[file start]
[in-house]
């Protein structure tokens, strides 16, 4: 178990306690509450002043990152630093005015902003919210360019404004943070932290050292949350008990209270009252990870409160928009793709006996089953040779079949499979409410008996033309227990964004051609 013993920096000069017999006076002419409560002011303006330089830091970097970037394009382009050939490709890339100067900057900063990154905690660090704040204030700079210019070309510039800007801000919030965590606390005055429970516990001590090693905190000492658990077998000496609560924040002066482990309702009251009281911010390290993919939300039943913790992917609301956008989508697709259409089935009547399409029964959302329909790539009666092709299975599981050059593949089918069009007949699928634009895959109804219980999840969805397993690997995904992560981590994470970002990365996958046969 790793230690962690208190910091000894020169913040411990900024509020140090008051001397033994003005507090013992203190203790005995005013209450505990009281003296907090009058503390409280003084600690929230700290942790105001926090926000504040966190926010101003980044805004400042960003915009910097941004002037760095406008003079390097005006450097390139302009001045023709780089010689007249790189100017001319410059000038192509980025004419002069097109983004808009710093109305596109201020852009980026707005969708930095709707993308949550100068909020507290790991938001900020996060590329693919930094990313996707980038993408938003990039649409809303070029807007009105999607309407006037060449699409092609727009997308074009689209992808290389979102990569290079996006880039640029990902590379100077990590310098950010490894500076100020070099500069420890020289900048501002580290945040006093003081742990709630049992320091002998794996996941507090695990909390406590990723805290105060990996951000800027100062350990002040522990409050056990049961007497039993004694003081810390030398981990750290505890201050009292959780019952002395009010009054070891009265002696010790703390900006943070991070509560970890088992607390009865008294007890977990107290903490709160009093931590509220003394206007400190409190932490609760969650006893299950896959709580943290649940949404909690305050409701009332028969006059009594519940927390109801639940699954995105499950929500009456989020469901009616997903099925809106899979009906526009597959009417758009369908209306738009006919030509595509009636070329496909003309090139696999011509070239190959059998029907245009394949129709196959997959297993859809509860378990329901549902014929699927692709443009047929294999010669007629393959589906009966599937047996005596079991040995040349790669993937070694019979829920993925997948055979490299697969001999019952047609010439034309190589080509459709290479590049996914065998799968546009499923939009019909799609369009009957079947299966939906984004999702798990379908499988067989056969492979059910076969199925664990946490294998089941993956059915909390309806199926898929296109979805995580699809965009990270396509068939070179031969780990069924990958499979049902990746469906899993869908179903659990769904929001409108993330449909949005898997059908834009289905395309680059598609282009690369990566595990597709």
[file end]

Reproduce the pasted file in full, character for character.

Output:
[in-house]
């Protein structure tokens, strides 16, 4: 178990306690509450002043990152630093005015902003919210360019404004943070932290050292949350008990209270009252990870409160928009793709006996089953040779079949499979409410008996033309227990964004051609 013993920096000069017999006076002419409560002011303006330089830091970097970037394009382009050939490709890339100067900057900063990154905690660090704040204030700079210019070309510039800007801000919030965590606390005055429970516990001590090693905190000492658990077998000496609560924040002066482990309702009251009281911010390290993919939300039943913790992917609301956008989508697709259409089935009547399409029964959302329909790539009666092709299975599981050059593949089918069009007949699928634009895959109804219980999840969805397993690997995904992560981590994470970002990365996958046969 790793230690962690208190910091000894020169913040411990900024509020140090008051001397033994003005507090013992203190203790005995005013209450505990009281003296907090009058503390409280003084600690929230700290942790105001926090926000504040966190926010101003980044805004400042960003915009910097941004002037760095406008003079390097005006450097390139302009001045023709780089010689007249790189100017001319410059000038192509980025004419002069097109983004808009710093109305596109201020852009980026707005969708930095709707993308949550100068909020507290790991938001900020996060590329693919930094990313996707980038993408938003990039649409809303070029807007009105999607309407006037060449699409092609727009997308074009689209992808290389979102990569290079996006880039640029990902590379100077990590310098950010490894500076100020070099500069420890020289900048501002580290945040006093003081742990709630049992320091002998794996996941507090695990909390406590990723805290105060990996951000800027100062350990002040522990409050056990049961007497039993004694003081810390030398981990750290505890201050009292959780019952002395009010009054070891009265002696010790703390900006943070991070509560970890088992607390009865008294007890977990107290903490709160009093931590509220003394206007400190409190932490609760969650006893299950896959709580943290649940949404909690305050409701009332028969006059009594519940927390109801639940699954995105499950929500009456989020469901009616997903099925809106899979009906526009597959009417758009369908209306738009006919030509595509009636070329496909003309090139696999011509070239190959059998029907245009394949129709196959997959297993859809509860378990329901549902014929699927692709443009047929294999010669007629393959589906009966599937047996005596079991040995040349790669993937070694019979829920993925997948055979490299697969001999019952047609010439034309190589080509459709290479590049996914065998799968546009499923939009019909799609369009009957079947299966939906984004999702798990379908499988067989056969492979059910076969199925664990946490294998089941993956059915909390309806199926898929296109979805995580699809965009990270396509068939070179031969780990069924990958499979049902990746469906899993869908179903659990769904929001409108993330449909949005898997059908834009289905395309680059598609282009690369990566595990597709």